Sicko' and the dermatologist

September 1, 2007

I have recently seen the newly released Michael Moore movie, Sicko, and it left me with profound sadness and some outrage about how our country cares for the medical needs of its citizens. We physicians have all seen the deterioration of medical care over the past 10-15 years, particularly for middle class working people, many of whom are forced to go without health insurance, while gambling that they do not develop a serious and expensive illness which could ruin them medically and financially.

I recently saw the Michael Moore movie "Sicko," and it left me with profound sadness and some outrage about how our country cares for the medical needs of its citizens.

We physicians have all seen the deterioration of medical care over the past 10 to 15 years, particularly for middle-class working people, many of whom are forced to go without health insurance, while gambling that they do not develop a serious and expensive illness that could ruin them medically and financially.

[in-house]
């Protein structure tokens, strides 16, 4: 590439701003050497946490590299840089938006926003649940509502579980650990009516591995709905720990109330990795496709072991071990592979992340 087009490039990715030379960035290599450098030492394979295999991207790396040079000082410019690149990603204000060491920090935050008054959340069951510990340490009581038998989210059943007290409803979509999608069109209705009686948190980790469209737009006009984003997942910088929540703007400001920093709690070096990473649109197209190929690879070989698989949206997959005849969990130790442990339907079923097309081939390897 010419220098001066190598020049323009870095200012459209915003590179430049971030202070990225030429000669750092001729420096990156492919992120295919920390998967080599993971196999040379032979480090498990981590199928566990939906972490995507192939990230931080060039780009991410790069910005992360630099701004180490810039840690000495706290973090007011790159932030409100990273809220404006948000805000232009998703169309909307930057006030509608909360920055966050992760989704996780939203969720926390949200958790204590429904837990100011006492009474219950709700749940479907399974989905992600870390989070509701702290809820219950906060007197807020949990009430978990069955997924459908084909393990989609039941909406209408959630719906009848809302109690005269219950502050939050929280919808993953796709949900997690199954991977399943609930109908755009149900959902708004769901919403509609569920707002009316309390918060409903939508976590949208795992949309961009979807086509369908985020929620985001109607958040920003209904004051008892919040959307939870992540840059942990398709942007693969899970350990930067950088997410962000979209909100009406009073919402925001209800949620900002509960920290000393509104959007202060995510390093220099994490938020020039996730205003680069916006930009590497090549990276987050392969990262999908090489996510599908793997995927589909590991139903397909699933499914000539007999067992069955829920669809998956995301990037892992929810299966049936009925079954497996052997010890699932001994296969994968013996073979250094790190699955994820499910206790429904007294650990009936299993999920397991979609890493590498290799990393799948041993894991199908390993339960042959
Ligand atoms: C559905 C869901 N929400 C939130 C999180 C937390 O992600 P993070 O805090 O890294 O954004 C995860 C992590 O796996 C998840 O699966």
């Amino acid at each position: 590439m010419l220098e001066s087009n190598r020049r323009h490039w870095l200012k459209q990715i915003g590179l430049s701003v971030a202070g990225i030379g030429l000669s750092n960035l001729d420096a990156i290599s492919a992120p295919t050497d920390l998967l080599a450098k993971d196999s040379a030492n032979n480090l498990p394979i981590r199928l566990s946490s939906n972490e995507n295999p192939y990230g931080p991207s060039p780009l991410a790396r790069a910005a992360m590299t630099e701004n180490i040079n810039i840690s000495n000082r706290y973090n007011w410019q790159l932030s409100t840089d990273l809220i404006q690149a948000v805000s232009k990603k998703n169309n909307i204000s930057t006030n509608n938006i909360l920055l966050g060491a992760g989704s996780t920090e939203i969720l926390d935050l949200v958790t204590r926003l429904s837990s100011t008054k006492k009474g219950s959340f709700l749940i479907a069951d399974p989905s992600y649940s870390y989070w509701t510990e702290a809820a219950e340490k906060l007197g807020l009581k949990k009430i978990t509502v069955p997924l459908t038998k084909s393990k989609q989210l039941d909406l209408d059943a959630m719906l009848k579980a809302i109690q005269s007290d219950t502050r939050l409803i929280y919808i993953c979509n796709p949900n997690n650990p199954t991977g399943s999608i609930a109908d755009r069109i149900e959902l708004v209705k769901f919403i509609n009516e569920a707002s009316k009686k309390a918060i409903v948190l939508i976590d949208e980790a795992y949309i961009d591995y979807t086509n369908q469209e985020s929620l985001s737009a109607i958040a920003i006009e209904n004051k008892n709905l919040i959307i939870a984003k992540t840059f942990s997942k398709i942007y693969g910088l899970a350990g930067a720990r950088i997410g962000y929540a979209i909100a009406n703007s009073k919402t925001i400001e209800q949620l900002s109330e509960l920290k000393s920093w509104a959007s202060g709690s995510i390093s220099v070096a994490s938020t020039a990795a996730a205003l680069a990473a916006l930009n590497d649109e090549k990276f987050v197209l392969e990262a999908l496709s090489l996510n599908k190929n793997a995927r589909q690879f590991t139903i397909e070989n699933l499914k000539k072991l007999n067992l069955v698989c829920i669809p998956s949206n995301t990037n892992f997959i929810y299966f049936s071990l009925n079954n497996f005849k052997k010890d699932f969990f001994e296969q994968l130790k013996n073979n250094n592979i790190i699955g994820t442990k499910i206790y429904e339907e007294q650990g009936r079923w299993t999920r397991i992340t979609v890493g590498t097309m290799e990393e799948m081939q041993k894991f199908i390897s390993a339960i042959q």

One of the main themes of "Sicko" is that insurance carriers have an inherent conflict of interest when it comes to dealing with their clients.

A dollar paid out for a medical claim for an insured person is one less dollar of profit for the corporation. It pays to withhold coverage. This is a very poor premise for a healthcare system.

Many carriers have established criteria for coverage of various illnesses. We are familiar with the arcane and completely arbitrary rules governing what will and will not be covered. However, it is really all simple: Try to avoid spending money on healthcare of the insured. These "guidelines" are often cloaked in scientific or regulatory clouds, which give them some appearance of legitimacy.

Pair of pet peeves

My two least-favorite ploys of the insurance carriers go like this:

Call to action

What can dermatologists do individually and collectively about this terrible state of affairs? Here are some suggestions.

The American Academy of Dermatology (AAD) has significant influence in Washington, based on a long track record of patient advocacy. This clout could be brought to bear in the halls of Congress and elsewhere to educate the elected officials and others about the national scandal that is unfolding with regard to quality healthcare in this country, and about the fact that physicians would like to be a part of the solution. Perhaps this could take the form of impartial panels that could establish national guidelines for medical care.

I know that many would regard this as an intrusion on the prerogatives of an individual to practice the way he or she wishes. However, those prerogatives are now long gone, as the insurance carriers have taken over as the final arbiter. I would rather not have an institution with a financial incentive dictating to me how I should be practicing medicine.